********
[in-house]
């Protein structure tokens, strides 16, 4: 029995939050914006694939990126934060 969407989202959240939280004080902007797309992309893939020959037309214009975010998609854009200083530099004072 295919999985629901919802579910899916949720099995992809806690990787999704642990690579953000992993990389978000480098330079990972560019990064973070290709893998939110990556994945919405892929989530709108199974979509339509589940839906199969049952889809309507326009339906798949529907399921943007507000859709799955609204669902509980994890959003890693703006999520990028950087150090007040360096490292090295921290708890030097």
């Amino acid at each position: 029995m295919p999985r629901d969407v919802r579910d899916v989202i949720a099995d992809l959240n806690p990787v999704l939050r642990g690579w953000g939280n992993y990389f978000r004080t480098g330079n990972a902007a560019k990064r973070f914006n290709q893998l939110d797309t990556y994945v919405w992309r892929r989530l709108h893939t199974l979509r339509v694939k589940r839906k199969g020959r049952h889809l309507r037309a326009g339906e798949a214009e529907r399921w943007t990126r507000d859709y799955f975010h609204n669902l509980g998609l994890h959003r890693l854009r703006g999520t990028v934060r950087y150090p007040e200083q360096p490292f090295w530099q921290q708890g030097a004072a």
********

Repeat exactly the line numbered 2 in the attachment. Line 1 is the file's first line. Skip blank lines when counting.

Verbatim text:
């Protein structure tokens, strides 16, 4: 029995939050914006694939990126934060 969407989202959240939280004080902007797309992309893939020959037309214009975010998609854009200083530099004072 295919999985629901919802579910899916949720099995992809806690990787999704642990690579953000992993990389978000480098330079990972560019990064973070290709893998939110990556994945919405892929989530709108199974979509339509589940839906199969049952889809309507326009339906798949529907399921943007507000859709799955609204669902509980994890959003890693703006999520990028950087150090007040360096490292090295921290708890030097």